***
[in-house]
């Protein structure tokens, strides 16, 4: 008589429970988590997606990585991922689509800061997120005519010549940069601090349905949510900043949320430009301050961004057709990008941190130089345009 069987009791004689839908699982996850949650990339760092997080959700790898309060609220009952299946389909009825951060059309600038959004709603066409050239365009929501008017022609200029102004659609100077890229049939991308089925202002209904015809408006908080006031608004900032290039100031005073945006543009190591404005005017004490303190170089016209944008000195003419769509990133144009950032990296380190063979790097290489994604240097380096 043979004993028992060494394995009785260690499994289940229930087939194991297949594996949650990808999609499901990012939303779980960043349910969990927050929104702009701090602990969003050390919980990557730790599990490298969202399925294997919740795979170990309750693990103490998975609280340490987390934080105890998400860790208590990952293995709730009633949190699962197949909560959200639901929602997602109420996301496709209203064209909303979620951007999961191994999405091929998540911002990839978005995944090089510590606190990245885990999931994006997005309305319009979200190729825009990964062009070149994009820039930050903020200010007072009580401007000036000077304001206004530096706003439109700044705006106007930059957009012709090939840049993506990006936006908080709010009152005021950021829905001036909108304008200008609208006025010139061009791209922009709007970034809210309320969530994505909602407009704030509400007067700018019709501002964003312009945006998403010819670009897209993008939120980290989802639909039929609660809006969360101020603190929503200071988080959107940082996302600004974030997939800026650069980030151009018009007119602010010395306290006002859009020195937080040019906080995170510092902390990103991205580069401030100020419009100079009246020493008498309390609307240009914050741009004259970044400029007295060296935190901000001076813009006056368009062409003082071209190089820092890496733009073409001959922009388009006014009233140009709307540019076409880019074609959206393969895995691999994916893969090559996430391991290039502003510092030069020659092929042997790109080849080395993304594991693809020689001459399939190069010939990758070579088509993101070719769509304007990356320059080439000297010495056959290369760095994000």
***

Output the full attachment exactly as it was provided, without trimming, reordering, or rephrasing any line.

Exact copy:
[in-house]
């Protein structure tokens, strides 16, 4: 008589429970988590997606990585991922689509800061997120005519010549940069601090349905949510900043949320430009301050961004057709990008941190130089345009 069987009791004689839908699982996850949650990339760092997080959700790898309060609220009952299946389909009825951060059309600038959004709603066409050239365009929501008017022609200029102004659609100077890229049939991308089925202002209904015809408006908080006031608004900032290039100031005073945006543009190591404005005017004490303190170089016209944008000195003419769509990133144009950032990296380190063979790097290489994604240097380096 043979004993028992060494394995009785260690499994289940229930087939194991297949594996949650990808999609499901990012939303779980960043349910969990927050929104702009701090602990969003050390919980990557730790599990490298969202399925294997919740795979170990309750693990103490998975609280340490987390934080105890998400860790208590990952293995709730009633949190699962197949909560959200639901929602997602109420996301496709209203064209909303979620951007999961191994999405091929998540911002990839978005995944090089510590606190990245885990999931994006997005309305319009979200190729825009990964062009070149994009820039930050903020200010007072009580401007000036000077304001206004530096706003439109700044705006106007930059957009012709090939840049993506990006936006908080709010009152005021950021829905001036909108304008200008609208006025010139061009791209922009709007970034809210309320969530994505909602407009704030509400007067700018019709501002964003312009945006998403010819670009897209993008939120980290989802639909039929609660809006969360101020603190929503200071988080959107940082996302600004974030997939800026650069980030151009018009007119602010010395306290006002859009020195937080040019906080995170510092902390990103991205580069401030100020419009100079009246020493008498309390609307240009914050741009004259970044400029007295060296935190901000001076813009006056368009062409003082071209190089820092890496733009073409001959922009388009006014009233140009709307540019076409880019074609959206393969895995691999994916893969090559996430391991290039502003510092030069020659092929042997790109080849080395993304594991693809020689001459399939190069010939990758070579088509993101070719769509304007990356320059080439000297010495056959290369760095994000």